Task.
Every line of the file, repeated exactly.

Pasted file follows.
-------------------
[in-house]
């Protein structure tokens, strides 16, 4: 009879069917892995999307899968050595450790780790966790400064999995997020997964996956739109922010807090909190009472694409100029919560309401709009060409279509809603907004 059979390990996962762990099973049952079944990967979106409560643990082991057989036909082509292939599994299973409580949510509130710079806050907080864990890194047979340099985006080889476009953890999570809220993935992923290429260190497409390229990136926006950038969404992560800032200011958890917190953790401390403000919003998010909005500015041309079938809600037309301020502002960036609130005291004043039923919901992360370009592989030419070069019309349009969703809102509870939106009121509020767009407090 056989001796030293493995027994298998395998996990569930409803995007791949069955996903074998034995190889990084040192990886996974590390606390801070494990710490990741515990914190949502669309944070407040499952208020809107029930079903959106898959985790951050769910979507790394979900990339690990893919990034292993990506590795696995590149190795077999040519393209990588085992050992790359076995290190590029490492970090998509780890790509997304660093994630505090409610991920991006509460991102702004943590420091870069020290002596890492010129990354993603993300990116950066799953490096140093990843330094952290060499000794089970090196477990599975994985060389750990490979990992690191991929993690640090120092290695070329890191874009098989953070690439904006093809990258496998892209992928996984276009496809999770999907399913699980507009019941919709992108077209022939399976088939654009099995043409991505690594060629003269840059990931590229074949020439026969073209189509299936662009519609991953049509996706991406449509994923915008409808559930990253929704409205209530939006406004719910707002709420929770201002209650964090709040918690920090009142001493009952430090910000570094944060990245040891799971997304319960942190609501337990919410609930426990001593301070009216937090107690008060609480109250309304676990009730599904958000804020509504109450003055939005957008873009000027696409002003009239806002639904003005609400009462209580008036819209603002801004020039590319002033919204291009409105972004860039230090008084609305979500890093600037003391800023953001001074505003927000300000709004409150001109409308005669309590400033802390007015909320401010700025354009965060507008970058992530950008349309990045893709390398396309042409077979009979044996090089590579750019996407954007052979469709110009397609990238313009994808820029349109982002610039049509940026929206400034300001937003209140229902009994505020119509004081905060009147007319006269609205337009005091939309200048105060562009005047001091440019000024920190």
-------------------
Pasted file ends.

[in-house]
């Protein structure tokens, strides 16, 4: 009879069917892995999307899968050595450790780790966790400064999995997020997964996956739109922010807090909190009472694409100029919560309401709009060409279509809603907004 059979390990996962762990099973049952079944990967979106409560643990082991057989036909082509292939599994299973409580949510509130710079806050907080864990890194047979340099985006080889476009953890999570809220993935992923290429260190497409390229990136926006950038969404992560800032200011958890917190953790401390403000919003998010909005500015041309079938809600037309301020502002960036609130005291004043039923919901992360370009592989030419070069019309349009969703809102509870939106009121509020767009407090 056989001796030293493995027994298998395998996990569930409803995007791949069955996903074998034995190889990084040192990886996974590390606390801070494990710490990741515990914190949502669309944070407040499952208020809107029930079903959106898959985790951050769910979507790394979900990339690990893919990034292993990506590795696995590149190795077999040519393209990588085992050992790359076995290190590029490492970090998509780890790509997304660093994630505090409610991920991006509460991102702004943590420091870069020290002596890492010129990354993603993300990116950066799953490096140093990843330094952290060499000794089970090196477990599975994985060389750990490979990992690191991929993690640090120092290695070329890191874009098989953070690439904006093809990258496998892209992928996984276009496809999770999907399913699980507009019941919709992108077209022939399976088939654009099995043409991505690594060629003269840059990931590229074949020439026969073209189509299936662009519609991953049509996706991406449509994923915008409808559930990253929704409205209530939006406004719910707002709420929770201002209650964090709040918690920090009142001493009952430090910000570094944060990245040891799971997304319960942190609501337990919410609930426990001593301070009216937090107690008060609480109250309304676990009730599904958000804020509504109450003055939005957008873009000027696409002003009239806002639904003005609400009462209580008036819209603002801004020039590319002033919204291009409105972004860039230090008084609305979500890093600037003391800023953001001074505003927000300000709004409150001109409308005669309590400033802390007015909320401010700025354009965060507008970058992530950008349309990045893709390398396309042409077979009979044996090089590579750019996407954007052979469709110009397609990238313009994808820029349109982002610039049509940026929206400034300001937003209140229902009994505020119509004081905060009147007319006269609205337009005091939309200048105060562009005047001091440019000024920190």